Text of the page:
Ah! cappella: 2004 WHS graduate brings singing group to Worthington for April 29 concert
NORTHFIELD -- In the dictionary, limestone is described as "a common sedimentary rock consisting mostly of calcium carbonate, CaCO3, used as a building stone and in the manufacture of lime, carbon dioxide and cement."
The Limestones, however, is a group that's far from common, with a sound that defies description. Although there is some musical chemistry involved, it consists not of calcium carbonate but of seven students from St. Olaf College in Northfield.
Among them is Jeremy Berger, son of Jeff and Janice Berger of Worthington and a 2004 graduate of Worthington High School. Jeremy is a biology and chemistry major, looking toward an eventual career in dentistry. But during his high school years, he was active in music, including a lead role in the musical "Crazy For You" in his junior year.
Now a sophomore at St. Olaf, Jeremy first heard of The Limestones during his first week of college. The seven-voice, male a cappella group performed during an annual fall concert, and he was duly impressed by its unique sound and harmonies. But Jeremy didn't consider becoming a part of it until a year later.
"I played golf my freshman year, but I missed that musical aspect, missed being involved in choir," he said. "Two days before the auditions, I saw a poster and decided to try out. I was lucky enough to be chosen."
The Limestones have been in existence since 1989, evolving each year as new members are needed.
"Every year, when the seniors are ready to graduate, we have auditions in the spring," Jeremy explained. "We just got done with auditions for next year."
Over the summer months, each member looks at new music and brings his selections to what they call Camp Limestone, an intense rehearsal time just prior to the start of the classes.
"We meet at a cabin and bring all the ideas together, decide what new music we want to do and what old stuff we want to keep. It's 10-hour days of rehearsing, a big week, but we get a lot of stuff done."
In his first year as a Limestone, Jeremy discovered that the group is much more intense than he anticipated, but he highly enjoyed the experience.
"I thought it was just going to be a bunch of guys who get together and sing a little bit," he said. "But it's more of a business. It's not founded by the college, not affiliated with the college. It's just the seven of us, so it's pretty unique in that sense.
"I've loved every step of the way, although it's a lot more work than I thought it would be. It takes all seven of us giving it our all."
In addition to their singing duties, some of the members take on extra responsibilities to sustain the business side of the venture. For instance, Jeremy, who sings bass, is The Limestones' merchandise representative.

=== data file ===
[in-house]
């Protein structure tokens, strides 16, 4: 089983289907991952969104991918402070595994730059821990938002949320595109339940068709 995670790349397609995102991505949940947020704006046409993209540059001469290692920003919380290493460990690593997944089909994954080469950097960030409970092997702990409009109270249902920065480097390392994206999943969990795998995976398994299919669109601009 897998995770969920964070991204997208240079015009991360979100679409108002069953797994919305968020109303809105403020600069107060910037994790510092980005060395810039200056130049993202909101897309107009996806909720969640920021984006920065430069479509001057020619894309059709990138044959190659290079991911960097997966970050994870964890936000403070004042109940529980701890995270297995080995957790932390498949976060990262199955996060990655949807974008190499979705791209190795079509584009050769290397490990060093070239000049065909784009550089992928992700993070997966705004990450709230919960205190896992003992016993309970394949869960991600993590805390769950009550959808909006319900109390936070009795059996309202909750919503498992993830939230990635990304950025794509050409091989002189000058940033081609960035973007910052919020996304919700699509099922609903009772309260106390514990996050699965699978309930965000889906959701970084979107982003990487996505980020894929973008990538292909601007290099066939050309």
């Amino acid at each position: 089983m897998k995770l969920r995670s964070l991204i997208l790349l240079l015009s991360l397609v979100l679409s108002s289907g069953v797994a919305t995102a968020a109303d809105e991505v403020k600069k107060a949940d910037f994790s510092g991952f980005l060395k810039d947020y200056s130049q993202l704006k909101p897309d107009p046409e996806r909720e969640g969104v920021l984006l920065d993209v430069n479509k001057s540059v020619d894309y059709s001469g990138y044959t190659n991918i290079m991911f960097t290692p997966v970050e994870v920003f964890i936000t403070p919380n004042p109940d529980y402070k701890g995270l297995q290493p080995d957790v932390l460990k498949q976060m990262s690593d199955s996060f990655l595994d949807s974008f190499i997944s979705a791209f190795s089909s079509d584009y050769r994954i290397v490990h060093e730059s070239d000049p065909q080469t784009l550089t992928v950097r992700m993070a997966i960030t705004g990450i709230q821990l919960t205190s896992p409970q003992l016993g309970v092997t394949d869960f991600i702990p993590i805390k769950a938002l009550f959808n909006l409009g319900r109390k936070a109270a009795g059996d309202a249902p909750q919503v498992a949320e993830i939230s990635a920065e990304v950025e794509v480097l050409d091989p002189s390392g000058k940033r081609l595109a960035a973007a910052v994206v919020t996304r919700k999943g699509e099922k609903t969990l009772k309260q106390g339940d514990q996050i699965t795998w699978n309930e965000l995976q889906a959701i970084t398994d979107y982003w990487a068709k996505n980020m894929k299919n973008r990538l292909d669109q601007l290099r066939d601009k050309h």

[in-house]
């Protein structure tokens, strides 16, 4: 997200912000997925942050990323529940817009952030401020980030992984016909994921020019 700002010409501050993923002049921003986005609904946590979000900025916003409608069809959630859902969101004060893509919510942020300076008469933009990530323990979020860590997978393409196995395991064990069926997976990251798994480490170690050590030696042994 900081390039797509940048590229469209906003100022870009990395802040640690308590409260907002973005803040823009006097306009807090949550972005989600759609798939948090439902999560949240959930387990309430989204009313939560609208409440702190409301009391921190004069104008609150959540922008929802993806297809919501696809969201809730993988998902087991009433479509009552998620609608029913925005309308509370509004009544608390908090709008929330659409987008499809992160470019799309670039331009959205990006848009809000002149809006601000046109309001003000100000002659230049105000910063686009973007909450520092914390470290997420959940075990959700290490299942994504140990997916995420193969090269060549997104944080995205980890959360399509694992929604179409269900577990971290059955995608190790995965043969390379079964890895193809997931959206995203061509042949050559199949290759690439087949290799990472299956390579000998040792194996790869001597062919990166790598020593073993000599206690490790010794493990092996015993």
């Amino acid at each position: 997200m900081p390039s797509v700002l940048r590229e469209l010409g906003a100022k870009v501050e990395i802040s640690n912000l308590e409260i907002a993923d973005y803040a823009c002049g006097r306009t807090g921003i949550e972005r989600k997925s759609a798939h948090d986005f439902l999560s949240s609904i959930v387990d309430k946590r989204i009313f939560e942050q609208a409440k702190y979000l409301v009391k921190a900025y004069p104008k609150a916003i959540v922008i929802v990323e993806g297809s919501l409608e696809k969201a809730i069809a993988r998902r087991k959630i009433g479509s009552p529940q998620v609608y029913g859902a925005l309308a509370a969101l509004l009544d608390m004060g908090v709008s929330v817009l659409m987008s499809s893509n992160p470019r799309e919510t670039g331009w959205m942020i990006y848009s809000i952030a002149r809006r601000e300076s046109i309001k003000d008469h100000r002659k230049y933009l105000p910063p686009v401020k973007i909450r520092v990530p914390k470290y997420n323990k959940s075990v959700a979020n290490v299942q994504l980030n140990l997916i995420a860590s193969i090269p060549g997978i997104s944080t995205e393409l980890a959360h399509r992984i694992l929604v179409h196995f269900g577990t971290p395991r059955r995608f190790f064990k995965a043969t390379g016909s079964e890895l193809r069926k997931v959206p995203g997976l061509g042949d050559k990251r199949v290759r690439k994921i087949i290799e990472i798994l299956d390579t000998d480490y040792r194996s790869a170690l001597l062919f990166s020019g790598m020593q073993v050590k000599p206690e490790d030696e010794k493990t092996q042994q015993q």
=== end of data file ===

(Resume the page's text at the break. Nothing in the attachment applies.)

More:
"I deal with all the sales of the CDs off the Web site," he said. "I keep a tally on how much we sell, on all the merchandise."
The Limestones try to rehearse three times a week, although studies and other activities occasionally create conflicts with the schedule. They have performed in a variety of venues, booking for private parties, at schools, businesses and in such places as the Ordway Center in St. Paul and on Garrison Keillor's "Prairie Home Companion." Most of the music is written or arranged by members of the group.
While each voice is necessary to create the harmony, the foundation of the group -- and what makes it unique --is a vocal percussionist, who uses his voice to imitate traditional percussion instruments such as a drum. St. Olaf senior Skip Napier, a church music major from Pittsburgh, Pa., currently fills that role.
"He's perfected it," said Jeremy. "He got into the group last year with me. He'd been in a smaller a cappella group before that. His snare drum just sounds perfect."
During The Limestones' early years, the members snapped their fingers or clapped their hands to create the beat. A Limestones' reunion was organized this year, and the changes over the years were demonstrated.
"Just to see how the music had evolved was amazing," said Jeremy.
Throughout its history, the group has periodically recorded music, and the current rendition of The Limestones recently released a CD, "Stone By Stone."
"We spent more than 100 hours in the studio over interim break," Jeremy related. "It was recorded at The Terrarium, a great facility in the Twin Cities. It was definitely something I'll cherish. A lot of people don't get that opportunity."
The Limestones are currently booking gigs and scheduling concerts -- including one at Worthington's Memorial Auditorium Performing Arts Center -- to fund the CD.
"We don't come away with a profit," explained Jeremy, "but we do concerts to make money to make a CD. Next year, when I'm a junior, we won't do a CD, but hopefully, during my senior year, we'll do another album."
Jeremy is excited to share his a cappella endeavors with family and friends in his hometown.
"I thought it would be really awesome to be able to give something back to the community, show how I've progressed, come back and share the music I've been doing since I graduated from Worthington," he said.
The concert will feature songs from the CD, which Jeremy describes as "pop songs, a few hits," including "This Love" by Maroon 5, "Desperado" by The Eagles, "Taking Up" by Inside Out and "Waiting All My Life" by Rascal Flatts.
The Limestones also try to incorporate some lighthearted songs such as "Malt-O-Meal," a Limestones' original piece, into their repertoire.
"We're hoping to have a couple new songs by the time we come to Worthington," Jeremy added.
The concert will begin at 7:30 p.m. April 29 at Memorial Auditorium. Tickets will be available at the door.
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